Catalyst::Test - Test Catalyst Applications


    # Helper

    # Tests
    use Catalyst::Test 'TestApp';
    my $content  = get('index.html');           # Content as string
    my $response = request('index.html');       # HTTP::Response object
    my($res, $c) = ctx_request('index.html');      # HTTP::Response & context object

    use HTTP::Request::Common;
    my $response = request POST '/foo', [
        bar => 'baz',
        something => 'else'

    # Run tests against a remote server
    CATALYST_SERVER='http://localhost:3000/' prove -r -l lib/ t/

    use Catalyst::Test 'TestApp';
    use Test::More tests => 1;

    ok( get('/foo') =~ /bar/ );

    # mock virtual hosts
    use Catalyst::Test 'MyApp', { default_host => '' };
    like( get('/whichhost'), qr/served by );
    like( get( '/whichhost', { host => '' } ), qr/served by );
        local $Catalyst::Test::default_host = '';
        like( get('/whichhost'), qr/served by );


This module allows you to make requests to a Catalyst application either without a server, by simulating the environment of an HTTP request using HTTP::Request::AsCGI or remotely if you define the CATALYST_SERVER environment variable. This module also adds a few Catalyst-specific testing methods as displayed in the method section.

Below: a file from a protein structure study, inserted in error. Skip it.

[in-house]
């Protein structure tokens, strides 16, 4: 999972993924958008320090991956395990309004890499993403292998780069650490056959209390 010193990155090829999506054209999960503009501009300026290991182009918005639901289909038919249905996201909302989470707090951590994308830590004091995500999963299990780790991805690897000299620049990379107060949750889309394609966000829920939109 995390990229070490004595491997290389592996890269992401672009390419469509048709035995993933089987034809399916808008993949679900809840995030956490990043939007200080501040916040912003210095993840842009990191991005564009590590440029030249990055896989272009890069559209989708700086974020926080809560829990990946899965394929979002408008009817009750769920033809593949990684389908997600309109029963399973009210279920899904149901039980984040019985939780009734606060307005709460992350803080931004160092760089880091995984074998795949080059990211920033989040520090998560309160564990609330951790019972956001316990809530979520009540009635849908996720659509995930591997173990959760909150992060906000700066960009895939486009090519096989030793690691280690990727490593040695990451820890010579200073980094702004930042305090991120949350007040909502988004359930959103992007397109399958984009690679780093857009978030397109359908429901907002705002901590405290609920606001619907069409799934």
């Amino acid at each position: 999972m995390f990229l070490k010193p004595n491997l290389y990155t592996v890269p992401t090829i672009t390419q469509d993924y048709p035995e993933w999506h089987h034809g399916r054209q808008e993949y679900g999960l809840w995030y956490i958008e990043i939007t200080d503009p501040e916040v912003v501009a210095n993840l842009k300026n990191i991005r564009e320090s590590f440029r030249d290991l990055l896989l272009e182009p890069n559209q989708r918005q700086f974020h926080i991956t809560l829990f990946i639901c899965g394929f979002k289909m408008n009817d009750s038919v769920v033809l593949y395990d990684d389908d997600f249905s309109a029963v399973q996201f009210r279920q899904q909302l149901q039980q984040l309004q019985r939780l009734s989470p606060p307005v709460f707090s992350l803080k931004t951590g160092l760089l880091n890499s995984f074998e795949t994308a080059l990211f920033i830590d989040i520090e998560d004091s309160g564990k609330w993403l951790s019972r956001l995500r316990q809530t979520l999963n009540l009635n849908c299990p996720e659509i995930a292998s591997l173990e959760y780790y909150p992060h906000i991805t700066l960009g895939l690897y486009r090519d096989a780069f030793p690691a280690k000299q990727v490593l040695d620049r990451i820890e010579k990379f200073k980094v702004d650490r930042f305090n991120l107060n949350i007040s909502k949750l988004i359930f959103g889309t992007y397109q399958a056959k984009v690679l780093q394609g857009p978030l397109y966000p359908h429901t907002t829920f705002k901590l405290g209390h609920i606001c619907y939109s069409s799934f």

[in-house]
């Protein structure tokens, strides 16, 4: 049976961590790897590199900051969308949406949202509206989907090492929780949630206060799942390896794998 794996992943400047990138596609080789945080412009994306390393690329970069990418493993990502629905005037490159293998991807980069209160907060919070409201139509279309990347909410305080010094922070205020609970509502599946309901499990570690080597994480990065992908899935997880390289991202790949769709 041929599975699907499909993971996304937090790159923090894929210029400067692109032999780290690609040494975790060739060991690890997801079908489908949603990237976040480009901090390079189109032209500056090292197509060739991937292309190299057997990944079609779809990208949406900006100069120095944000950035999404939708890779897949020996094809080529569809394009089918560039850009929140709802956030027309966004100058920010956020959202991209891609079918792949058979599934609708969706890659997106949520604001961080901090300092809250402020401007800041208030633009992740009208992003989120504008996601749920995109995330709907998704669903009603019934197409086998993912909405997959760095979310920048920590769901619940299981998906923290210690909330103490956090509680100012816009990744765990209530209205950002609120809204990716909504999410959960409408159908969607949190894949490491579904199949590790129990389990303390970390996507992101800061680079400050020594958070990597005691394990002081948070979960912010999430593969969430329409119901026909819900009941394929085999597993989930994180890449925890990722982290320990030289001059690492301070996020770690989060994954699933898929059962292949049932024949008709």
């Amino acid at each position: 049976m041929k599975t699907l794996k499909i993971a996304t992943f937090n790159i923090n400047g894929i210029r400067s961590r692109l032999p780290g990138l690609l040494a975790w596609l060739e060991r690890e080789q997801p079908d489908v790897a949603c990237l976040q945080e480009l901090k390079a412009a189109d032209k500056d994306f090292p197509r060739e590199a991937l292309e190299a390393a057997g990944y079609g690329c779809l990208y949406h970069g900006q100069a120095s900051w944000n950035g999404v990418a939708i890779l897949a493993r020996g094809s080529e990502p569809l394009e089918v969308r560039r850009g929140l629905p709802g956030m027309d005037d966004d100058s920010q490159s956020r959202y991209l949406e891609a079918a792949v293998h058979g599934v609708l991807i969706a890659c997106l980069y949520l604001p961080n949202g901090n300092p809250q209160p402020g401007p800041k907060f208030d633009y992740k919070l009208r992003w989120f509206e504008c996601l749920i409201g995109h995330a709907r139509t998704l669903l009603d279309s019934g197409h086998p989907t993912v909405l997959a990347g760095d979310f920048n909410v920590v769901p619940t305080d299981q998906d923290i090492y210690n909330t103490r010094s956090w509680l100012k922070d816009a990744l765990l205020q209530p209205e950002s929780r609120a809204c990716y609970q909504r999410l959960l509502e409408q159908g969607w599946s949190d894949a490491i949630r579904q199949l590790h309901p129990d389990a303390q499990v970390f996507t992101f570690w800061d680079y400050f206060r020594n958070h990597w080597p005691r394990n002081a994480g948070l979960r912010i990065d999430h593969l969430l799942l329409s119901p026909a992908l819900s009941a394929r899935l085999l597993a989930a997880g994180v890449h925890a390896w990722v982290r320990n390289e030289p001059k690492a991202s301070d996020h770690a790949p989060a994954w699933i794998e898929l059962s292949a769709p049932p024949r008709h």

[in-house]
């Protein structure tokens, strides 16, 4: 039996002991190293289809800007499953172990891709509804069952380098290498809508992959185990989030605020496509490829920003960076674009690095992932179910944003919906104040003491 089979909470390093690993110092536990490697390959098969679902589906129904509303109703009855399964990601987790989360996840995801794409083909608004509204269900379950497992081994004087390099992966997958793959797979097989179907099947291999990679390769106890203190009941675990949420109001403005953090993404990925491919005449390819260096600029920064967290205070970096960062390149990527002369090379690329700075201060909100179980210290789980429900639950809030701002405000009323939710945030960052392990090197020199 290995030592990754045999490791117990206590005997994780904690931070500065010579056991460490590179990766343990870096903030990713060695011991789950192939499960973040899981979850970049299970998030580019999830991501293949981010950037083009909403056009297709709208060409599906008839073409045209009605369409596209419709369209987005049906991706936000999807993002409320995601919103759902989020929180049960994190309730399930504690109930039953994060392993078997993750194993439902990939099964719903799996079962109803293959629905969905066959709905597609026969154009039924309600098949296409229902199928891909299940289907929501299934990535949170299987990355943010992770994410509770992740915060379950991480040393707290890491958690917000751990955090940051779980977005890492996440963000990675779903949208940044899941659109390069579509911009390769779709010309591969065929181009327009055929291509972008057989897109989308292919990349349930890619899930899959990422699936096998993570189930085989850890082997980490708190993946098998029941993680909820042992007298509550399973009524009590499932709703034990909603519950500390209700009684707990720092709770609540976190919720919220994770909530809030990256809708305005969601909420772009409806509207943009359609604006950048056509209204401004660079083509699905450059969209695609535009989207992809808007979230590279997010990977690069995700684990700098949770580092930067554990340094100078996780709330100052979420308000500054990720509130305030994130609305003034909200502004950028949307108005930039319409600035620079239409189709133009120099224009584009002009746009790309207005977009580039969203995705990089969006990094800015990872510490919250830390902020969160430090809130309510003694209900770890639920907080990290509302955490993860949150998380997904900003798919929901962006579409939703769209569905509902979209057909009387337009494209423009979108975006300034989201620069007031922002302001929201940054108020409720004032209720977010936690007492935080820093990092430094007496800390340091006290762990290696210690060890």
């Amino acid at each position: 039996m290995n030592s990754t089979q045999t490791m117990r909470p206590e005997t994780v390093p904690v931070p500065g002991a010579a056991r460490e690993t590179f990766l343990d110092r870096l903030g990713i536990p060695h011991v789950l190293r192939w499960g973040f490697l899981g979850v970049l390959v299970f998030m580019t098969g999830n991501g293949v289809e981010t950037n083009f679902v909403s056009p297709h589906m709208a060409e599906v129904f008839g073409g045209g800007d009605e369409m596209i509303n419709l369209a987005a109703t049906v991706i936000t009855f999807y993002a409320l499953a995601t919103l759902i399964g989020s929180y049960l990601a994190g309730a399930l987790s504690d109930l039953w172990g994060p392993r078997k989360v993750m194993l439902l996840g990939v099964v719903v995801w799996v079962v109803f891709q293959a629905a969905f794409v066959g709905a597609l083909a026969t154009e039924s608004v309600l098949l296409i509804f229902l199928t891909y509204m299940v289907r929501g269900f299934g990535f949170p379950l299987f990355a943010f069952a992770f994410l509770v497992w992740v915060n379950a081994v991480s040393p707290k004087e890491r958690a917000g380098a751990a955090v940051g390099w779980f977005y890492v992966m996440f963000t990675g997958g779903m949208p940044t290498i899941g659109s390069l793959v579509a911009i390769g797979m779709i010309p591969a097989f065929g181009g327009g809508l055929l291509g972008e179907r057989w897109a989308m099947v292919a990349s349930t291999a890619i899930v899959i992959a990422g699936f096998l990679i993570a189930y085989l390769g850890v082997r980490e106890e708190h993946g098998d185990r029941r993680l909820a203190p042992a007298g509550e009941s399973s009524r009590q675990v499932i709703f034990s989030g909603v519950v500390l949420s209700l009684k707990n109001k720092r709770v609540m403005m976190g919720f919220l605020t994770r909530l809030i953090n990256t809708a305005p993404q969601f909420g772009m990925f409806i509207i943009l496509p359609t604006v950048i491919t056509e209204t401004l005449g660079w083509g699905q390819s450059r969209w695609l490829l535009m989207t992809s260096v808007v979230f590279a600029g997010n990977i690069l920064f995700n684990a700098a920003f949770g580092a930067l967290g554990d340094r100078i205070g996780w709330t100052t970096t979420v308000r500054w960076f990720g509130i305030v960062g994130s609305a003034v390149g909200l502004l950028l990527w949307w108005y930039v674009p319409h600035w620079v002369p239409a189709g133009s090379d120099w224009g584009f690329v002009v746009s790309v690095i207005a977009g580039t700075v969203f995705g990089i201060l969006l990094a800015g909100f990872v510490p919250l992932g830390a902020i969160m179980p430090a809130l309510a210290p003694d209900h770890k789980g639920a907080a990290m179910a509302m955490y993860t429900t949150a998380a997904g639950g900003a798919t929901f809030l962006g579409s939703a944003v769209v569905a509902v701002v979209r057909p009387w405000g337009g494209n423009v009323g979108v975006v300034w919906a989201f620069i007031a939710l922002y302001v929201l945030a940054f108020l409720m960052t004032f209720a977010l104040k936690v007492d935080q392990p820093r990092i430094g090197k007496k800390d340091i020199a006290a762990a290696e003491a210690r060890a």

The get and request functions take either a URI or an HTTP::Request object.


While it used to be possible to inline a whole testapp into a .t file for a distribution, this will no longer work.

The convention is to place your Catalyst test apps into t/lib in your distribution. E.g.: t/lib/, t/lib/TestApp/Controller/, etc.. Multiple test apps can be used in this way.

Then write your .t files like so:

    use strict;
    use warnings;
    use FindBin '$Bin';
    use lib "$Bin/lib";
    use Test::More tests => 6;
    use Catalyst::Test 'TestApp';


$content = get( ... )

Returns the content.

    my $content = get('foo/bar?test=1');

Note that this method doesn't follow redirects, so to test for a correctly redirecting page you'll need to use a combination of this method and the request method below:

    my $res = request('/'); # redirects to /y
    warn $res->header('location');
    use URI;
    my $uri = URI->new($res->header('location'));
    is ( $uri->path , '/y');
    my $content = get($uri->path);

$res = request( ... );

Returns an HTTP::Response object. Accepts an optional hashref for request header configuration; currently only supports setting 'host' value.

    my $res = request('foo/bar?test=1');
    my $virtual_res = request('foo/bar?test=1', {host => ''});


($res, $c) = ctx_request( ... );

Works exactly like request, except it also returns the Catalyst context object, $c. Note that this only works for local requests.

$res = Catalyst::Test::local_request( $AppClass, $url );

Simulate a request using HTTP::Request::AsCGI.

$res = Catalyst::Test::remote_request( $url );

Do an actual remote request using LWP.


Fetches the given URL and checks that the request was successful.


Fetches the given URL and checks that the request was a redirect.


Fetches the given URL and checks that the request was not found.

content_like( $url, $regexp [, $test_name] )

Fetches the given URL and returns whether the content matches the regexp.


Check for given MIME type.


Catalyst, Test::WWW::Mechanize::Catalyst, Test::WWW::Selenium::Catalyst, Test::More, HTTP::Request::Common


Catalyst Contributors, see


This library is free software. You can redistribute it and/or modify it under the same terms as Perl itself.